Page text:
ILLINOIS (WTVO) — Catalytic converter thefts in Illinois declined in the past year, according to new data from State Farm Insurance.
According to the latest report, catalytic converter thefts reported nationally to State Farm dropped from 23,000 in 2022 to 14,500 in 2023.
While State Farm says thefts of the device declined in Illinois, nearly 1,300 claims were made in the first half of 2023, and the state still ranks #3 for the most catalytic converter thefts, behind California and Texas.
In 2022, 3,880 claims were made to State Farm over catalytic converter thefts in Illinois.
A catalytic converter filters fumes from a vehicle’s exhaust system and reduces harmful emissions. The device uses elements of platinum, palladium, and rhodium, which can be sold for profit.
Since 1975, all gasoline-powered vehicles in the United States are equipped with catalytic converters to comply with federal EPA regulations.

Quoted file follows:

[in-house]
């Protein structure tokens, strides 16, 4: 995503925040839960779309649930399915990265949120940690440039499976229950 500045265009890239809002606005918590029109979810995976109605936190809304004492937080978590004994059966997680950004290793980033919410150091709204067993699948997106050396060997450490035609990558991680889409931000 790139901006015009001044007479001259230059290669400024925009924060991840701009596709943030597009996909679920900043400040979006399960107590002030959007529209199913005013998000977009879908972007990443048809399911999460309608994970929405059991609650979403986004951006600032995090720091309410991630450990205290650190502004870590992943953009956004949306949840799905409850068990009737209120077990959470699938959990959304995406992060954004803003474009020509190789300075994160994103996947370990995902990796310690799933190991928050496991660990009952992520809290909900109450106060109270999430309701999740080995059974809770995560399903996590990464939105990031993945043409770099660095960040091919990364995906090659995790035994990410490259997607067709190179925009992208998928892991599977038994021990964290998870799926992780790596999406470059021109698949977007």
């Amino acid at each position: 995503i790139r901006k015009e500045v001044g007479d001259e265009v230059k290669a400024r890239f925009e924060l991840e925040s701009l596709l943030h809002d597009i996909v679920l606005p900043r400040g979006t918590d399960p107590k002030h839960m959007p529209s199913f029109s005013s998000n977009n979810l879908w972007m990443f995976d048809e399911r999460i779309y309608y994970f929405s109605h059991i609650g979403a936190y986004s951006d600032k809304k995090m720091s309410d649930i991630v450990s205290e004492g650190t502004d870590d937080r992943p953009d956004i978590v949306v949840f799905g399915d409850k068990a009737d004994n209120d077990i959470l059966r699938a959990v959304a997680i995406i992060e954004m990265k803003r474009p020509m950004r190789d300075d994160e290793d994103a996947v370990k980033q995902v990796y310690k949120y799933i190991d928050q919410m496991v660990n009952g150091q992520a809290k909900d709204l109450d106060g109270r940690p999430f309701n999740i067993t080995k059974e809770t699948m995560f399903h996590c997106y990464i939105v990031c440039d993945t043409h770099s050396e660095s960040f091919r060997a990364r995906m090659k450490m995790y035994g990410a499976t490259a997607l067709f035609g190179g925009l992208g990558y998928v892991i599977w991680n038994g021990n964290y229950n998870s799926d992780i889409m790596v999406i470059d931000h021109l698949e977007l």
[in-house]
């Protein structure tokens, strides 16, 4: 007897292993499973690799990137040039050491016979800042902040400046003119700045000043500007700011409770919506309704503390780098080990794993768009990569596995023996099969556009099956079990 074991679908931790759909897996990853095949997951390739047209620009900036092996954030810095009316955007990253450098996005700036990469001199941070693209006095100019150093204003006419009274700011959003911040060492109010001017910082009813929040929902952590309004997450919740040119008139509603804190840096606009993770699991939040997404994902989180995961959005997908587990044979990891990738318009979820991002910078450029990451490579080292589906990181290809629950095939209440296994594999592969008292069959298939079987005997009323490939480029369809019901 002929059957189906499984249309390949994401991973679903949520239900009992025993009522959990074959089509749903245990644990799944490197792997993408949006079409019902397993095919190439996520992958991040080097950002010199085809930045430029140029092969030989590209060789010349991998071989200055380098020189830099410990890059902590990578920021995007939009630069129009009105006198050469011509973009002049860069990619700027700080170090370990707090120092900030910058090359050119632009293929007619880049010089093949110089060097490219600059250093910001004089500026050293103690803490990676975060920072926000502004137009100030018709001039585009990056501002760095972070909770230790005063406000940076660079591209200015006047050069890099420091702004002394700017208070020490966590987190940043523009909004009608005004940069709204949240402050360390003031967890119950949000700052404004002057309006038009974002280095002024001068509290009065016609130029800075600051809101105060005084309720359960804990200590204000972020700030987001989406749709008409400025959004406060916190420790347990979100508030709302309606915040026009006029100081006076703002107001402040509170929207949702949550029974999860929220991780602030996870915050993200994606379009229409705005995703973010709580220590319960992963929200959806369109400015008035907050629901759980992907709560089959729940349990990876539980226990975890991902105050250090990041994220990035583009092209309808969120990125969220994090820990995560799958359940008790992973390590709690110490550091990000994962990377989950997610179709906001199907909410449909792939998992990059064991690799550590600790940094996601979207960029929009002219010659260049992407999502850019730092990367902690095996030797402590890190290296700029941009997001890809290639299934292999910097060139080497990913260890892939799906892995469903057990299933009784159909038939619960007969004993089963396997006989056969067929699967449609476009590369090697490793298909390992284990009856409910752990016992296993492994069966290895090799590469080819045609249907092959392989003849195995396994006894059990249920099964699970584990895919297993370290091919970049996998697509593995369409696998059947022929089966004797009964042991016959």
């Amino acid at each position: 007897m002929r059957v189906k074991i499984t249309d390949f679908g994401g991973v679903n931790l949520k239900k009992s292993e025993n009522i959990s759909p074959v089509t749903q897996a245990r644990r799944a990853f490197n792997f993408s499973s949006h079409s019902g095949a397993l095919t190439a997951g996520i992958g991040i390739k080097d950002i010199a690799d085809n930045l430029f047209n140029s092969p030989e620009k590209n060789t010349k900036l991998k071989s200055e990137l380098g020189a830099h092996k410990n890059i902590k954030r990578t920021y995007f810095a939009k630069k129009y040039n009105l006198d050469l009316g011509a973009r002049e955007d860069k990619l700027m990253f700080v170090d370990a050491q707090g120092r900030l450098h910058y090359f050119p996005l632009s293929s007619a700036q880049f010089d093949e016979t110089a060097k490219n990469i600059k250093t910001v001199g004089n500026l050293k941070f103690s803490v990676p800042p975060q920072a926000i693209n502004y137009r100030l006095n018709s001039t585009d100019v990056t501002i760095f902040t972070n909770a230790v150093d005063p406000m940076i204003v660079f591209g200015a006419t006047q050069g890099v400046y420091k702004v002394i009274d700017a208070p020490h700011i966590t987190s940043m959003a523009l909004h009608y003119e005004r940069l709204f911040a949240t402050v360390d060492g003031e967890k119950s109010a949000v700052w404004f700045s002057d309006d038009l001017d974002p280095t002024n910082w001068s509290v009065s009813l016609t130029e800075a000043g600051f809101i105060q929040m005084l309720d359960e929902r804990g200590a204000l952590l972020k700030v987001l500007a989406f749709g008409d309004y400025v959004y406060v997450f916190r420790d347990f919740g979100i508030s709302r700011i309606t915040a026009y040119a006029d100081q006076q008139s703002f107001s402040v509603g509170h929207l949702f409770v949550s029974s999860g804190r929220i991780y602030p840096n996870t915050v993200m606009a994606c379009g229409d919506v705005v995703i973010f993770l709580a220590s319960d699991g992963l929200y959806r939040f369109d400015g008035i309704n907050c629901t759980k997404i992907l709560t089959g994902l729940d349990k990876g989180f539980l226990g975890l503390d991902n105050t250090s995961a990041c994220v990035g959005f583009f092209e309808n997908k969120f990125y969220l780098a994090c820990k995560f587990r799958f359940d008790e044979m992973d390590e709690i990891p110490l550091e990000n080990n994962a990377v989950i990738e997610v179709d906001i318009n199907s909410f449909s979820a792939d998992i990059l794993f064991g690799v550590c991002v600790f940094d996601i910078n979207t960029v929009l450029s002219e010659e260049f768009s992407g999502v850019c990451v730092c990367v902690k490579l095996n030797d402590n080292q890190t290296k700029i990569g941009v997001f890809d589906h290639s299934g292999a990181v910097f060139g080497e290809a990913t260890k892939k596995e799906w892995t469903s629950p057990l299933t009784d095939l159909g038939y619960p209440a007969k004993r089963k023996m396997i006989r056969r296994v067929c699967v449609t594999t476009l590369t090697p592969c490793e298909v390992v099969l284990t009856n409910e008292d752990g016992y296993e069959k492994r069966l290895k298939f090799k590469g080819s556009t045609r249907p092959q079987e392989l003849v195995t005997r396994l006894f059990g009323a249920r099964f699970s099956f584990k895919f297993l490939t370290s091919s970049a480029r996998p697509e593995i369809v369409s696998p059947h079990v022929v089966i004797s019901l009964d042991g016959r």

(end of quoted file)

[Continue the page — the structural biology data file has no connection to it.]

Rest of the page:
Data from the National Insurance Crime Bureau (NICB) showed that Illinois was in the top five states in the country for catalytic converter thefts between 2020-2022.
In May of this year, over 600 catalytic converters were found in a single bust.
Two men were charged in July after a 2-year investigation into thefts in 8 counties, including Winnebago and DeKalb.
CARFAX said that the most targeted vehicles are:
- Ford F Series Truck
- Honda Accord
- Toyota Prius
- Ford Explorer
- Ford Econoline
- Chevrolet Equinox
- Chevrolet Silerado
- Toyota Tacoma
- Chevrolet Cruze
Cars that have had their catalytic converter removed will have a loud exhaust sound, a darker exhaust, sluggish acceleration, and a check engine light will display.
There are different anti-theft devices that drivers can install on their car to protect the catalytic converter, ranging from $300-$800. These include a steel shield that fits over the converter, which takes time and extra tools to remove.
Another option is a cage made of high-strength steel, which is difficult to cut, or stainless-steel cables welded from the converter to the car’s frame.
Todd Foreman, director of law enforcement outreach for Scrap Recycling Industries, said to NPR that drivers could also consider painting their catalytic converter with a bright colored, high-temperature paint.
He said that this could put off a person from stealing the converter, as they would have to scrap off the paint before selling it.